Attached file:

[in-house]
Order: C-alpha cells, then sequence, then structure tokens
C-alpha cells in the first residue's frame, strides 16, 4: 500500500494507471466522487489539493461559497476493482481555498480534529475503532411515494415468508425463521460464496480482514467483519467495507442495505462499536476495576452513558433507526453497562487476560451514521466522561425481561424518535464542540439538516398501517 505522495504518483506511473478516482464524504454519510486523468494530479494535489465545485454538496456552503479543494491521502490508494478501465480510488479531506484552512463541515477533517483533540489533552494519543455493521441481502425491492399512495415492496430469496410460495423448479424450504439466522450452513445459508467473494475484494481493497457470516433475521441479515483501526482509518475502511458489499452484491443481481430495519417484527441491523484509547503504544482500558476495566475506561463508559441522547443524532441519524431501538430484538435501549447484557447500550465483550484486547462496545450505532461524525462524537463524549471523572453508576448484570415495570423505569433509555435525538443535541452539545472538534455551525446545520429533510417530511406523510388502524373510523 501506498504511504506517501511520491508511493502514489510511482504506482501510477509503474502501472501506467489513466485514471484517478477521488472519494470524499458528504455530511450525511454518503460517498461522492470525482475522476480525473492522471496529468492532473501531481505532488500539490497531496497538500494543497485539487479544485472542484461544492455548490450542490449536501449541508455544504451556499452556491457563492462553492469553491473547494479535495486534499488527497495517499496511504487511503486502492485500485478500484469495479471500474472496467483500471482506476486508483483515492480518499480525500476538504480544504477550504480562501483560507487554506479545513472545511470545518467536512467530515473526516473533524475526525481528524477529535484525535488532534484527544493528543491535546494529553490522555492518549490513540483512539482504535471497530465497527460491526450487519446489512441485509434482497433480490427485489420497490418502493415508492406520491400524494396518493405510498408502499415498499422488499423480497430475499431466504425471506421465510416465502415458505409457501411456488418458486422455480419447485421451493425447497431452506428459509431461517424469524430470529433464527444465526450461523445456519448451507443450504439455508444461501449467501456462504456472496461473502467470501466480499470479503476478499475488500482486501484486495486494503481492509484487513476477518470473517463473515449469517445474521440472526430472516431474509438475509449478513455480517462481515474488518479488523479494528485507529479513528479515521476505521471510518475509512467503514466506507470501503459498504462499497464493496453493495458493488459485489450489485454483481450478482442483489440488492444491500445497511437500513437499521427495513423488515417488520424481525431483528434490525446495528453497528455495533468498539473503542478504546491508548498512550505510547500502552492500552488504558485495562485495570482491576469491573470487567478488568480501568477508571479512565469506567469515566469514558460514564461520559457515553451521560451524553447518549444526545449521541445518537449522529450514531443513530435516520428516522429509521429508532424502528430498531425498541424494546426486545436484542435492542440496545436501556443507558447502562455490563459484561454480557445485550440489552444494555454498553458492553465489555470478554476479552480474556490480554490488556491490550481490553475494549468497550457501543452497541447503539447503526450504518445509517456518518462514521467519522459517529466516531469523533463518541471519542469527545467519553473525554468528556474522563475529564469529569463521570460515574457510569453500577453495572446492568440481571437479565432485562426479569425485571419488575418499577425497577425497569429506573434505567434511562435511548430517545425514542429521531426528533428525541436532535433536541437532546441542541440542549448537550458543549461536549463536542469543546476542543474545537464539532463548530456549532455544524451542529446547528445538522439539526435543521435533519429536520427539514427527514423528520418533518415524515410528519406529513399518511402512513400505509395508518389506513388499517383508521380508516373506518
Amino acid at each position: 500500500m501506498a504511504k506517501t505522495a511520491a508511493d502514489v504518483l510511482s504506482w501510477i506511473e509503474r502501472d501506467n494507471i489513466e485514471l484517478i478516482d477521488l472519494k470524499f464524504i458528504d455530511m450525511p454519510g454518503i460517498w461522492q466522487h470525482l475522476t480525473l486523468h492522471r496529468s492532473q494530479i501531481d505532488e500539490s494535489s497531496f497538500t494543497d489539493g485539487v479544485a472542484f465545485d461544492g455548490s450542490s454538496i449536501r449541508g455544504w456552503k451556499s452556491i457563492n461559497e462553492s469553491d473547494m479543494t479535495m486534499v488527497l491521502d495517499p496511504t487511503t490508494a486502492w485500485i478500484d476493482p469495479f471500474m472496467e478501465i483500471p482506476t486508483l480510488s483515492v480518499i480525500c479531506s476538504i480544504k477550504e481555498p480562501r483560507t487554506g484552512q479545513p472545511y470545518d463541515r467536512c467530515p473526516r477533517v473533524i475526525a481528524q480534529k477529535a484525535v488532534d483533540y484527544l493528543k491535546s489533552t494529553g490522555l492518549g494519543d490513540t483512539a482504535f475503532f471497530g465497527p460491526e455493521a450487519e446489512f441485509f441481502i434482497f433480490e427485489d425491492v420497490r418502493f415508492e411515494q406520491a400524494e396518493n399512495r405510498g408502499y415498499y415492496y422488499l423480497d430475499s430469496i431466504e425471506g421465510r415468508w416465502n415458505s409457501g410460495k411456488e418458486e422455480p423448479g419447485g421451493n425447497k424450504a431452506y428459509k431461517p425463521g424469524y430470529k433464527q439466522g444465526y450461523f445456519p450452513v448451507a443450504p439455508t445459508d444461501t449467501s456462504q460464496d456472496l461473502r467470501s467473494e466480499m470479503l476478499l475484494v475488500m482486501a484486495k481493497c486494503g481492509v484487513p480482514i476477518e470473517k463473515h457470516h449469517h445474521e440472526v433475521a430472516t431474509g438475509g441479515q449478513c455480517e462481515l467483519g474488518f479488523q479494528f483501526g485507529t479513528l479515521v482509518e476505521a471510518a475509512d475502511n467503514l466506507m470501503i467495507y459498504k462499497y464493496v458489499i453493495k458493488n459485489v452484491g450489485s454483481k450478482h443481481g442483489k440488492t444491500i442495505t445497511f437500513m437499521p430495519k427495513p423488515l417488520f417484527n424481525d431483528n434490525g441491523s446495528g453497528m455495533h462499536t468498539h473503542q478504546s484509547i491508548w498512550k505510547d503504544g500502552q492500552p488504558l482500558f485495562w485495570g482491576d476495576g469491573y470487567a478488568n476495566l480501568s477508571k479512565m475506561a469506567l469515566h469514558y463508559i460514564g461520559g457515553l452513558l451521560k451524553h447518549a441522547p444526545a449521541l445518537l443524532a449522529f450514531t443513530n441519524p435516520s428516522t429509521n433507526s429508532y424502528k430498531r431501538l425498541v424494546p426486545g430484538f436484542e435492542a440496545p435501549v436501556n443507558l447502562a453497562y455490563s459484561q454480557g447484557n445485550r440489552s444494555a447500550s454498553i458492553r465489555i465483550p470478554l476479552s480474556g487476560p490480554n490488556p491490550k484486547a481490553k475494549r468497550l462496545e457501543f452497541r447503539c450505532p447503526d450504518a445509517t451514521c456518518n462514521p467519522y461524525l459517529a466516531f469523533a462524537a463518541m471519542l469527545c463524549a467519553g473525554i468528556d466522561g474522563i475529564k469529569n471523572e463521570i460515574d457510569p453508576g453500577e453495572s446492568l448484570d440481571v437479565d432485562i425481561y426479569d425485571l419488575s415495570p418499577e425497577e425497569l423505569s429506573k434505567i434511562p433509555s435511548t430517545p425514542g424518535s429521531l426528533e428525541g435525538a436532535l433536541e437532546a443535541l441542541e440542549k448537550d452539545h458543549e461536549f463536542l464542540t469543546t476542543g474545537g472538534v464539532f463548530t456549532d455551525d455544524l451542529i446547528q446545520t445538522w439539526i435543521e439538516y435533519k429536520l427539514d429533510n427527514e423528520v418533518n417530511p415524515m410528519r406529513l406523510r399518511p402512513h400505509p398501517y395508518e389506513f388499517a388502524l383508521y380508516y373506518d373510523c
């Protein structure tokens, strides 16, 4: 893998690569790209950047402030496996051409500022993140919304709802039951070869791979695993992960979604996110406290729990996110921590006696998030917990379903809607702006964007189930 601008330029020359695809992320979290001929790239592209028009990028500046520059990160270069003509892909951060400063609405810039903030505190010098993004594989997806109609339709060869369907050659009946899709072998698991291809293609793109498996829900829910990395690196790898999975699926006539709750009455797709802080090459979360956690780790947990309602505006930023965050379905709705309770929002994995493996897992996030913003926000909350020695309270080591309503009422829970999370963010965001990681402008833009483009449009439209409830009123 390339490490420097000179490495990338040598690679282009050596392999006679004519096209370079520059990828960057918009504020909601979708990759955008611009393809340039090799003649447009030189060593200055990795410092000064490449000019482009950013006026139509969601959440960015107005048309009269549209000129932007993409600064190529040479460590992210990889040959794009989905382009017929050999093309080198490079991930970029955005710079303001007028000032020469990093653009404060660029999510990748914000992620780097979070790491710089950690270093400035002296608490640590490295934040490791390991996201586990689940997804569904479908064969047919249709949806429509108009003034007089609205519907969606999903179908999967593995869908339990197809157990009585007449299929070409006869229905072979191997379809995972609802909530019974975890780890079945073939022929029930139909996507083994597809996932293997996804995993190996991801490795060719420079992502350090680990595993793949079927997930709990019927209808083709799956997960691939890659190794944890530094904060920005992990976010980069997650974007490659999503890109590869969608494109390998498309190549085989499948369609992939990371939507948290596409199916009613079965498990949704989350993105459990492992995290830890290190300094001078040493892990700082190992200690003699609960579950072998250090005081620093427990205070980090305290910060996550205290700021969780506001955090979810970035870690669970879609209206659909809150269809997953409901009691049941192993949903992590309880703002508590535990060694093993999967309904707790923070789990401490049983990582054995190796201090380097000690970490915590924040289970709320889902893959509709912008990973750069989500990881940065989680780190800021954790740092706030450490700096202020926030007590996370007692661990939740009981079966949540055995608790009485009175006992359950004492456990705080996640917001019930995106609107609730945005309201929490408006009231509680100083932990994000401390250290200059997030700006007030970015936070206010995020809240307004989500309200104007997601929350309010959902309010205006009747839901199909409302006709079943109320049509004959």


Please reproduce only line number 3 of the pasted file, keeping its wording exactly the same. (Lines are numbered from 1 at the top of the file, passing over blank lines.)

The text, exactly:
C-alpha cells in the first residue's frame, strides 16, 4: 500500500494507471466522487489539493461559497476493482481555498480534529475503532411515494415468508425463521460464496480482514467483519467495507442495505462499536476495576452513558433507526453497562487476560451514521466522561425481561424518535464542540439538516398501517 505522495504518483506511473478516482464524504454519510486523468494530479494535489465545485454538496456552503479543494491521502490508494478501465480510488479531506484552512463541515477533517483533540489533552494519543455493521441481502425491492399512495415492496430469496410460495423448479424450504439466522450452513445459508467473494475484494481493497457470516433475521441479515483501526482509518475502511458489499452484491443481481430495519417484527441491523484509547503504544482500558476495566475506561463508559441522547443524532441519524431501538430484538435501549447484557447500550465483550484486547462496545450505532461524525462524537463524549471523572453508576448484570415495570423505569433509555435525538443535541452539545472538534455551525446545520429533510417530511406523510388502524373510523 501506498504511504506517501511520491508511493502514489510511482504506482501510477509503474502501472501506467489513466485514471484517478477521488472519494470524499458528504455530511450525511454518503460517498461522492470525482475522476480525473492522471496529468492532473501531481505532488500539490497531496497538500494543497485539487479544485472542484461544492455548490450542490449536501449541508455544504451556499452556491457563492462553492469553491473547494479535495486534499488527497495517499496511504487511503486502492485500485478500484469495479471500474472496467483500471482506476486508483483515492480518499480525500476538504480544504477550504480562501483560507487554506479545513472545511470545518467536512467530515473526516473533524475526525481528524477529535484525535488532534484527544493528543491535546494529553490522555492518549490513540483512539482504535471497530465497527460491526450487519446489512441485509434482497433480490427485489420497490418502493415508492406520491400524494396518493405510498408502499415498499422488499423480497430475499431466504425471506421465510416465502415458505409457501411456488418458486422455480419447485421451493425447497431452506428459509431461517424469524430470529433464527444465526450461523445456519448451507443450504439455508444461501449467501456462504456472496461473502467470501466480499470479503476478499475488500482486501484486495486494503481492509484487513476477518470473517463473515449469517445474521440472526430472516431474509438475509449478513455480517462481515474488518479488523479494528485507529479513528479515521476505521471510518475509512467503514466506507470501503459498504462499497464493496453493495458493488459485489450489485454483481450478482442483489440488492444491500445497511437500513437499521427495513423488515417488520424481525431483528434490525446495528453497528455495533468498539473503542478504546491508548498512550505510547500502552492500552488504558485495562485495570482491576469491573470487567478488568480501568477508571479512565469506567469515566469514558460514564461520559457515553451521560451524553447518549444526545449521541445518537449522529450514531443513530435516520428516522429509521429508532424502528430498531425498541424494546426486545436484542435492542440496545436501556443507558447502562455490563459484561454480557445485550440489552444494555454498553458492553465489555470478554476479552480474556490480554490488556491490550481490553475494549468497550457501543452497541447503539447503526450504518445509517456518518462514521467519522459517529466516531469523533463518541471519542469527545467519553473525554468528556474522563475529564469529569463521570460515574457510569453500577453495572446492568440481571437479565432485562426479569425485571419488575418499577425497577425497569429506573434505567434511562435511548430517545425514542429521531426528533428525541436532535433536541437532546441542541440542549448537550458543549461536549463536542469543546476542543474545537464539532463548530456549532455544524451542529446547528445538522439539526435543521435533519429536520427539514427527514423528520418533518415524515410528519406529513399518511402512513400505509395508518389506513388499517383508521380508516373506518